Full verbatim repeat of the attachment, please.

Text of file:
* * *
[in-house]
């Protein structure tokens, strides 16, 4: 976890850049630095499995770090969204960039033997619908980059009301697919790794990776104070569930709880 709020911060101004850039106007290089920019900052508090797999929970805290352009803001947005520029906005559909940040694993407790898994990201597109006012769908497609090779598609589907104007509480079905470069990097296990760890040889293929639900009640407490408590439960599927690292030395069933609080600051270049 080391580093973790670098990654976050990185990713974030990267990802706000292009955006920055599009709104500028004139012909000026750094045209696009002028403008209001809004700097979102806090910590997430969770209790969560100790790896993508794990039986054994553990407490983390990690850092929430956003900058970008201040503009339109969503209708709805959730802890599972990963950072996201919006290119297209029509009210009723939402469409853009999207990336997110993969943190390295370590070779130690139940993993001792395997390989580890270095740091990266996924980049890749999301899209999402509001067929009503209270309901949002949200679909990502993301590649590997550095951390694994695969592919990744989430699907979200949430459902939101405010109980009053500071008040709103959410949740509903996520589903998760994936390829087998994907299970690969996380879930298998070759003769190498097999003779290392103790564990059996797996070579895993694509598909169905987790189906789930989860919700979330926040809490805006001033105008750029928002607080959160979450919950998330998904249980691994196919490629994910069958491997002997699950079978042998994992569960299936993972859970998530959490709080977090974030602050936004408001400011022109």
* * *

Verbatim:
[in-house]
């Protein structure tokens, strides 16, 4: 976890850049630095499995770090969204960039033997619908980059009301697919790794990776104070569930709880 709020911060101004850039106007290089920019900052508090797999929970805290352009803001947005520029906005559909940040694993407790898994990201597109006012769908497609090779598609589907104007509480079905470069990097296990760890040889293929639900009640407490408590439960599927690292030395069933609080600051270049 080391580093973790670098990654976050990185990713974030990267990802706000292009955006920055599009709104500028004139012909000026750094045209696009002028403008209001809004700097979102806090910590997430969770209790969560100790790896993508794990039986054994553990407490983390990690850092929430956003900058970008201040503009339109969503209708709805959730802890599972990963950072996201919006290119297209029509009210009723939402469409853009999207990336997110993969943190390295370590070779130690139940993993001792395997390989580890270095740091990266996924980049890749999301899209999402509001067929009503209270309901949002949200679909990502993301590649590997550095951390694994695969592919990744989430699907979200949430459902939101405010109980009053500071008040709103959410949740509903996520589903998760994936390829087998994907299970690969996380879930298998070759003769190498097999003779290392103790564990059996797996070579895993694509598909169905987790189906789930989860919700979330926040809490805006001033105008750029928002607080959160979450919950998330998904249980691994196919490629994910069958491997002997699950079978042998994992569960299936993972859970998530959490709080977090974030602050936004408001400011022109």